Wednesday, 23 September 2015

Sea Stack Sickness

Sea stack climbing is a branch of climbing entirely devoted to the surmounting of rock plinths isolated from the main land by the sea - not to be confused with rock pinnacles which are attached to land such as Napes Needle or the Bell Tower outside the Aber Uni Student Union. Its probably considered by many to be a bit of an esoteric outing where loose rock, sketchy abseils and guano is all part of the package and where failure will result not only the dampening of dignity but also a soggy chalk ball.

The Old Man of Stoer is one of Scotlands most iconic sea stacks, The original route climbs up the middle from the base up to the right flank then onto the top and its only VS!
England and Wales have there fair share of stacks such as the Devil's Chimney on Lundy or the great red sandstone towers of Ladram Bay however, its no secret that the best stacks are in Scotland. With over 245 recorded stacks out of the ~300 recorded in total for the UK, Scotland is definitely the hub for this masochistic sport. And like all sports, sea stack climbing has its hero. Just like Gandhi was the hero for peace and Nigel Farage was the hero for nutters, Dr Tom Patey was the hero for Sea Stacks.

Often refereed to as Doctor Stack, Tom Patey climbed many of the Scottish stacks by their most popular routes during the late 60s and even made a televised ascent of The Old Man of Hoy (not technically a sea stack but we'll let this one slide..) with Bonners in 1966. Apparently his ascents were often famous for being characterized by lengthy swims, massive hang overs and usually finishing by abseiling down an accordion.

Nowdays many of these stacks have multiple routes on right through the grade range all the way to E6 6a and beyond. The tale of John Arran and Dave Turnbull driving the bold and terrifying line of The Orkneying Saga up the Old Man of Hoy is a great read and reminds me why I'll never bother to climb E6!

The crux 5a moves on Original Route involve jaming, yarding, grunting - everything you'd expect really for a Scottish VS!

Having completed 2 stacks now I feel like I have definitely caught some kind of Sea Stack Sickness. Its seems that Doctor Stack took the cure to his grave but I'm sure I'll have fun trying to find out more for myself on all of the other aquatically isolated esoteric outings around our coastline!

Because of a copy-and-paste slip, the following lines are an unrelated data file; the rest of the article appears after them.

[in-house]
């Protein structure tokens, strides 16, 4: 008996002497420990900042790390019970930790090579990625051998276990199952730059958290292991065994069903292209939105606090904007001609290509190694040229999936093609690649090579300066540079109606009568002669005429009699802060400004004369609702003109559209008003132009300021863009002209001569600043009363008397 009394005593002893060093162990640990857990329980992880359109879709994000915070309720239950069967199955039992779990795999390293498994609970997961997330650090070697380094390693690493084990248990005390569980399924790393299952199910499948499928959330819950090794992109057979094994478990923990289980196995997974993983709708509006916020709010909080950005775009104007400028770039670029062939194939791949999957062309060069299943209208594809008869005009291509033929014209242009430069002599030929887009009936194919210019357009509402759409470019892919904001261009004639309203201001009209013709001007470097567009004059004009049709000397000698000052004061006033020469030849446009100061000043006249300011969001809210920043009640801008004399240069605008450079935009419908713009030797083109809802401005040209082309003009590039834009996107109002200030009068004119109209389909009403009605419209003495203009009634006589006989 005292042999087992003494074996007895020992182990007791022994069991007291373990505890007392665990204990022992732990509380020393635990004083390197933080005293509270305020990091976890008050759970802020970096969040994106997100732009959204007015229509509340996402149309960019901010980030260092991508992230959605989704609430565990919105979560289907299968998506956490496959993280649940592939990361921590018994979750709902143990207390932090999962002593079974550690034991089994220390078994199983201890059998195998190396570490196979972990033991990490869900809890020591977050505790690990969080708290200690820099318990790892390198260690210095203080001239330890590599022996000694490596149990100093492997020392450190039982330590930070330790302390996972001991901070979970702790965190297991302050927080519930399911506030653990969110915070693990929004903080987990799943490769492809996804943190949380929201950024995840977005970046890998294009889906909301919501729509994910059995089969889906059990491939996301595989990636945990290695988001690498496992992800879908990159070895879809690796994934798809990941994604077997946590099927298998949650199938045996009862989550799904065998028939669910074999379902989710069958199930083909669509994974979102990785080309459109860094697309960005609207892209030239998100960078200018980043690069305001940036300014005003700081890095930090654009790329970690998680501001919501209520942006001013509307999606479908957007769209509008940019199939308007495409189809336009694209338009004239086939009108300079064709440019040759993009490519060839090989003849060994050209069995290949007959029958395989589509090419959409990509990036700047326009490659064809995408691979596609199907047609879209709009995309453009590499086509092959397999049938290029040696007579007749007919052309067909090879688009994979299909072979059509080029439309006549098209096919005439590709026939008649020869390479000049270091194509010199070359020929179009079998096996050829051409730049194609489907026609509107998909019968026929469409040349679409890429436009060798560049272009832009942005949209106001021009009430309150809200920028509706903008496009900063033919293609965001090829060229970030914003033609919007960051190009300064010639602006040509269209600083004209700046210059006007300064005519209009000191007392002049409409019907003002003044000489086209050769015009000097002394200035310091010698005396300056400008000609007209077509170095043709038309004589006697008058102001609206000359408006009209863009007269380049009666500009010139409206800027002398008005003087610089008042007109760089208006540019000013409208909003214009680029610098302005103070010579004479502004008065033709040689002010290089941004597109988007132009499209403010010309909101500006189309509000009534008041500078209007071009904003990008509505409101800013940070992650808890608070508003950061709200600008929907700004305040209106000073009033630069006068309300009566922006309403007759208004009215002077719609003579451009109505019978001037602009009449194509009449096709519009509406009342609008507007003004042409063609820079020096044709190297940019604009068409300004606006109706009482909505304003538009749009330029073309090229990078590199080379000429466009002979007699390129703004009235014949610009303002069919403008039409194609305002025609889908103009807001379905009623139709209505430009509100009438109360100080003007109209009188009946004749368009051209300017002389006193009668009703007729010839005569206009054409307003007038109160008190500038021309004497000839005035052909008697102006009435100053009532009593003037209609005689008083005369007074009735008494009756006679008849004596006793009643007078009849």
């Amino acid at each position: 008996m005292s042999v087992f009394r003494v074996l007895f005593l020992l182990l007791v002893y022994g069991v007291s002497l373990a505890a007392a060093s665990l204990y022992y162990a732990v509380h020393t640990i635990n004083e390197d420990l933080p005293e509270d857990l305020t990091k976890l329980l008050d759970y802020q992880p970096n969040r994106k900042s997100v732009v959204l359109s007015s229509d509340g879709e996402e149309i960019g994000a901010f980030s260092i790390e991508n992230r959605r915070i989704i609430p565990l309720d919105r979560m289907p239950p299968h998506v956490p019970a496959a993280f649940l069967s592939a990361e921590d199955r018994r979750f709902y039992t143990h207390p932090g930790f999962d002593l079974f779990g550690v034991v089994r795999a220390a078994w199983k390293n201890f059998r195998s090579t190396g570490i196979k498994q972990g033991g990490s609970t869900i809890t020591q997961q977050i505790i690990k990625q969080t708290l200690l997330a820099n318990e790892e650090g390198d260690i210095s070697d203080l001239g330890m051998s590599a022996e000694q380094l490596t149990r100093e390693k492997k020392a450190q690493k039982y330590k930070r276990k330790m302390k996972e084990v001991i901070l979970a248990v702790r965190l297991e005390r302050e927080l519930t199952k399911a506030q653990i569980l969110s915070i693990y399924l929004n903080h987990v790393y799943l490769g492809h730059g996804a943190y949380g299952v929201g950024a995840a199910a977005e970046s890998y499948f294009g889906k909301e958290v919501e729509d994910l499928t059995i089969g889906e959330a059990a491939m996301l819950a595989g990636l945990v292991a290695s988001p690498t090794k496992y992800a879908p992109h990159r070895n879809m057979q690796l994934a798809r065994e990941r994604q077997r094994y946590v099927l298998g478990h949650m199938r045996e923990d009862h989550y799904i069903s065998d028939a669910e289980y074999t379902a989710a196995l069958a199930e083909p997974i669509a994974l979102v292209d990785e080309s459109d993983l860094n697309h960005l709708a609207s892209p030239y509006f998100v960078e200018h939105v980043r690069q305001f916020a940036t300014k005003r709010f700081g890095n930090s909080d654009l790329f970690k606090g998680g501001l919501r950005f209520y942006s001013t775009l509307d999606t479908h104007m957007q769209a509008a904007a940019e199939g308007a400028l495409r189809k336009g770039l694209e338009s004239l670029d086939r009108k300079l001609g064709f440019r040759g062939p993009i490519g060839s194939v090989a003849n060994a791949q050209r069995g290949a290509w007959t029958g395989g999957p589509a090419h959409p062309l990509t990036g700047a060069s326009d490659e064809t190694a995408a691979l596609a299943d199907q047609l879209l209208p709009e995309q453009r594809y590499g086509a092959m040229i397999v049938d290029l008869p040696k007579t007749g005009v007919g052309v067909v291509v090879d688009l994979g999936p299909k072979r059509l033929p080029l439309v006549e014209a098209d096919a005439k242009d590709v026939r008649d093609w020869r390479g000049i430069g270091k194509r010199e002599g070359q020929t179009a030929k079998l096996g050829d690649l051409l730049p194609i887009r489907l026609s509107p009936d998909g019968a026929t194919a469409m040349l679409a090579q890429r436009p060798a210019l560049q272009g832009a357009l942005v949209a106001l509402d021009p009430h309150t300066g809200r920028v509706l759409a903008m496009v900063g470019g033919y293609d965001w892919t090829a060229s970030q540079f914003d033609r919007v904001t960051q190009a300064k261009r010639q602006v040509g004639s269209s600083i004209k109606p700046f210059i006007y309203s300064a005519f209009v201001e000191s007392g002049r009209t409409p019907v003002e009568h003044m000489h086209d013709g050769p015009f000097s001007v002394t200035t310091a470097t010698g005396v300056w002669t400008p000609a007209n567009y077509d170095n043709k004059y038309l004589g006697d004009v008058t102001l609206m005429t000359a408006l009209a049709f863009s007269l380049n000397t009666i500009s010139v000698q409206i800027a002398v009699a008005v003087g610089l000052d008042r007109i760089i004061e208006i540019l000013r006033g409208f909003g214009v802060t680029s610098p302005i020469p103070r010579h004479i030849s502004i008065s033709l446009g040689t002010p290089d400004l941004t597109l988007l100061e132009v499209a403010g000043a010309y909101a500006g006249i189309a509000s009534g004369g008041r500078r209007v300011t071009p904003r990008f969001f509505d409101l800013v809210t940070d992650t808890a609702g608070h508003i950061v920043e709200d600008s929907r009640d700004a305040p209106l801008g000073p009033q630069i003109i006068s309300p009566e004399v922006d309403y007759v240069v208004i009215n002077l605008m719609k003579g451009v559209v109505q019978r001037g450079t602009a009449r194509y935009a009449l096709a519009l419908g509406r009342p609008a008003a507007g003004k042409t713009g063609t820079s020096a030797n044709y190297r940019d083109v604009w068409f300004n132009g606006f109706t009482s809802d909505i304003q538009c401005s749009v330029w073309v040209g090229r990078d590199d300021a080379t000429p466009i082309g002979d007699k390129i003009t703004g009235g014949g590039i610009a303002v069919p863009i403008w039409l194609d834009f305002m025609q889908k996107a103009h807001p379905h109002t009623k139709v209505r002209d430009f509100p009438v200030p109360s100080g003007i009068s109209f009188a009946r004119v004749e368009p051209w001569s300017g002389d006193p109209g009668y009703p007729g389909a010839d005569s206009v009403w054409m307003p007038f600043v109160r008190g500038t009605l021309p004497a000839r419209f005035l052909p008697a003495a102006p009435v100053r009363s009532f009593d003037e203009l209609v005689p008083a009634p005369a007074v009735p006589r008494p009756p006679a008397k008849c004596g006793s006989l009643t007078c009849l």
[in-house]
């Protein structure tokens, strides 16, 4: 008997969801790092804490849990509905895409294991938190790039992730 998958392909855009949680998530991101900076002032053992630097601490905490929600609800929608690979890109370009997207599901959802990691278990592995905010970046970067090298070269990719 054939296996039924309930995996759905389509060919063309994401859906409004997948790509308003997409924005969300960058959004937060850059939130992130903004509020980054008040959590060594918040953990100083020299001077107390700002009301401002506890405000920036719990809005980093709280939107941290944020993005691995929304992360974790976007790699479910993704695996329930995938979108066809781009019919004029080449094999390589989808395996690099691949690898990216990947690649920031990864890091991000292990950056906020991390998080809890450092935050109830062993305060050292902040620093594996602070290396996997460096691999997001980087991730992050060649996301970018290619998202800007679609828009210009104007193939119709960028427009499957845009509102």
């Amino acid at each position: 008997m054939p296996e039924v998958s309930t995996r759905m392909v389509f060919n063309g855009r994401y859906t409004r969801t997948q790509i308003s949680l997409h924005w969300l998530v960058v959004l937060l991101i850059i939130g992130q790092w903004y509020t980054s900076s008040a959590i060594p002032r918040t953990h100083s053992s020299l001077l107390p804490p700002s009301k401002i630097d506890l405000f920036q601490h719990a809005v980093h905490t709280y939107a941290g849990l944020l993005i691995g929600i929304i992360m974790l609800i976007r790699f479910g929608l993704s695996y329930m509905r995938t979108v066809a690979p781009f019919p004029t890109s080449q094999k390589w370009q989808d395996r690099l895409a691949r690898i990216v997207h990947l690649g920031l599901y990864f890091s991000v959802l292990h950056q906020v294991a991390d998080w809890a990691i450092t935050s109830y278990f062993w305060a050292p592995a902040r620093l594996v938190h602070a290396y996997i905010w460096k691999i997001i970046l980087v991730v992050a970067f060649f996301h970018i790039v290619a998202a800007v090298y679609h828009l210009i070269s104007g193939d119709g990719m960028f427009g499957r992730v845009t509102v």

Getting down is certainly the easy bit

Its getting there and back which is the hard bit!
A few of these photos are Rafe's so thanks for letting me use them! 

Monday, 21 September 2015

Alpine Foray

Managed to squeeze in some 'alpism' this summer with a quick trip over to Chamonix Mont Blanc. An early attempt on anything out the Cosmiques Refuge was thwarted by some summer storms resulting in a rapid retreat down the midi lift. Later that week the weather stabled up and with a fresh sprinkling of snow we went back up the mountain to find calm, blue skies.

Looking down into the gloom. Emma still managing a smile though!!

Looking up the snow arete towards the midi station with the weather closing in

After catching the first lift and seeing such fantastic conditions we opted for the Pointe Lachenal Traverse (AD) which is a small, mildly technical ridge that sits below the impressive Triangle du Tucal Face in the Mont Blanc Massif. There was a bit of fresh snow which added to the excitement and meant there was actually some patches of ice in the 4a chimney but otherwise was a grand expedition!

Even though it took the three of us a while to do the route we made it to the base of the route 45 minutes faster than the guide time and got back to the midi even quicker. Celebratory beers were well deserved!

Dad and Jed walking in perfect conditions on the upper Valley Blanche. The lower peaks on the left side of the image is the Pointe Lachenal Traverse

Looking along the ridge of the lower peak of Point Lachenal with the Grandes Jorasses in the backdrop

Dad scrambling up the final section of the mixed 4a chimney up to the main summit

Looking at the ques back along the traverse. Good thing we got the first lift up!